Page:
Google said Friday it will lay off 12,000 people from its workforce, adding to the slew of major U.S. tech companies cutting jobs amid fears of an oncoming recession.
Sundar Pichai, the CEO of Google and parent company Alphabet, said in an email sent to the company’s staff Friday that the firm will begin making layoffs in the U.S. immediately. In other countries, the process “will take longer due to local laws and practices,” he said. CNBC reported in November that Google employees had been fearing layoffs as its counterparts made cuts and as employees saw changes to the company’s performance ratings system.
The web search and video sharing giant will offer U.S.-based employees 16 weeks of severance pay plus two weeks for each additional year they’ve worked at Google, Pichai added.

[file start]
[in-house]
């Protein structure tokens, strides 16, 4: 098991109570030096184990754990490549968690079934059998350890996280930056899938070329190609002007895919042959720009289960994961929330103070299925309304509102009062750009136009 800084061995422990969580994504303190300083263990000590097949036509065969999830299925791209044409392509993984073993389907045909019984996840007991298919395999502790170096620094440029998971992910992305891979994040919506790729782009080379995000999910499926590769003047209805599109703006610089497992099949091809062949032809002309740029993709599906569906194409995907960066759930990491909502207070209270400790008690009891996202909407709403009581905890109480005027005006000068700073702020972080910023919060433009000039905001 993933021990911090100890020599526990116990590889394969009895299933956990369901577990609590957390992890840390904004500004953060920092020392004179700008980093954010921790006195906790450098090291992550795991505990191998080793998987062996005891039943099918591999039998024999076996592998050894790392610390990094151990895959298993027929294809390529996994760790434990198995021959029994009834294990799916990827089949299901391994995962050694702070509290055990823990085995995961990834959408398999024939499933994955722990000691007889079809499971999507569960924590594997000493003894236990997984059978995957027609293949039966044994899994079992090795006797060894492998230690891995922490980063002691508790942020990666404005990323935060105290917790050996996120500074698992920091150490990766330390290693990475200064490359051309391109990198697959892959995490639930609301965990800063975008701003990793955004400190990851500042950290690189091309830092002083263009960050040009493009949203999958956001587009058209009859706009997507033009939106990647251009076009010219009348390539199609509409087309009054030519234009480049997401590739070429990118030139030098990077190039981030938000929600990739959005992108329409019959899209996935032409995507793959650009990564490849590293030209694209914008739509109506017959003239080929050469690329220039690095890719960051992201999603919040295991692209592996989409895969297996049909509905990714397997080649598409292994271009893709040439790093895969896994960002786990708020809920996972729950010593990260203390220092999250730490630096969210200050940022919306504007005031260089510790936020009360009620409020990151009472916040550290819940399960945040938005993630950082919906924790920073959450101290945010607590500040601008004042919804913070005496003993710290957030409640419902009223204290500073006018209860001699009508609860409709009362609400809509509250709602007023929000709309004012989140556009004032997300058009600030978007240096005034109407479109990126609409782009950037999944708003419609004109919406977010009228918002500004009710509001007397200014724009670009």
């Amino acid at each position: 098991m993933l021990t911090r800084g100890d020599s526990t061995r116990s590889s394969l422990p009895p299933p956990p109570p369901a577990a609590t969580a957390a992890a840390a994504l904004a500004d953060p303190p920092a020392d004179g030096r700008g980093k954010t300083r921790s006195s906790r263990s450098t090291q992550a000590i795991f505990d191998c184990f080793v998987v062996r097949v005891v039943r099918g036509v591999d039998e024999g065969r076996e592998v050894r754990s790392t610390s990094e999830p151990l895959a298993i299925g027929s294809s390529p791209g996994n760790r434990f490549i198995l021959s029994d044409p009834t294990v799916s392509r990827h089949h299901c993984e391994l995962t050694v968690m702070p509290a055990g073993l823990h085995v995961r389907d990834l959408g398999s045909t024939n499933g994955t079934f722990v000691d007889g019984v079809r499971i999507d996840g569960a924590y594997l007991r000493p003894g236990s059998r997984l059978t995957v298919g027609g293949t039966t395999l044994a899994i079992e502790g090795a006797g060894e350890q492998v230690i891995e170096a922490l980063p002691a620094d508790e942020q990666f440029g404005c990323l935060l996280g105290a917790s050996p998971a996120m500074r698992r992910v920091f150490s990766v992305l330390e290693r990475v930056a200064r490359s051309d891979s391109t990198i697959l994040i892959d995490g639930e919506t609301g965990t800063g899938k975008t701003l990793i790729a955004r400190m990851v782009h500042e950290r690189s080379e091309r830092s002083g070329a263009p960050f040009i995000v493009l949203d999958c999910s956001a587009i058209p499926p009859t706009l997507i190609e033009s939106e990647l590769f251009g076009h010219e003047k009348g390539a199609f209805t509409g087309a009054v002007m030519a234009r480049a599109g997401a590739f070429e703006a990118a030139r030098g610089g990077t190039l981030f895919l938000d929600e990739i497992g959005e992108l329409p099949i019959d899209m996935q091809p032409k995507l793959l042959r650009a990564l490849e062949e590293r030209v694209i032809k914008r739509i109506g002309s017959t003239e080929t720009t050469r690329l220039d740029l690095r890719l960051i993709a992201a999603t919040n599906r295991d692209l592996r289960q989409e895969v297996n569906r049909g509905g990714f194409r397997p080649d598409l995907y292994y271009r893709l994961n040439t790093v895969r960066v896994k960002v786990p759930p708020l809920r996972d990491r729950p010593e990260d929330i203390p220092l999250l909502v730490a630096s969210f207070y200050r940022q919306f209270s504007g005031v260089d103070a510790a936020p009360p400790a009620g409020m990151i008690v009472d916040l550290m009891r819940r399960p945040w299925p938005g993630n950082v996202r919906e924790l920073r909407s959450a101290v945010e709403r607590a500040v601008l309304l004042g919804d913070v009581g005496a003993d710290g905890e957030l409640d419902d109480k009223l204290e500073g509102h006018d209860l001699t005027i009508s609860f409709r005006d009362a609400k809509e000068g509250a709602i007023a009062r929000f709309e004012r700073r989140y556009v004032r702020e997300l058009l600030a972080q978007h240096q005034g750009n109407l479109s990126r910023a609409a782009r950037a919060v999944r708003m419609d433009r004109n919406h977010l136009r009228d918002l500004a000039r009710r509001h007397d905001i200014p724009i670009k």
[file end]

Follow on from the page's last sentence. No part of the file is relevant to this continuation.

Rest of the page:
Google shares closed up more than 5% after the news.
Tech companies are facing a variety of challenges at the moment, not least rising interest rates and inflation over the past year that have clobbered technology shares and forced advertisers to cut back on online ad spending.
Hikes to interest rates from the U.S. Federal Reserve in particular have led to souring appetite for American tech shares. The gloomy macroeconomic climate has in turn piled pressure on those companies to make deep cuts to their workforces.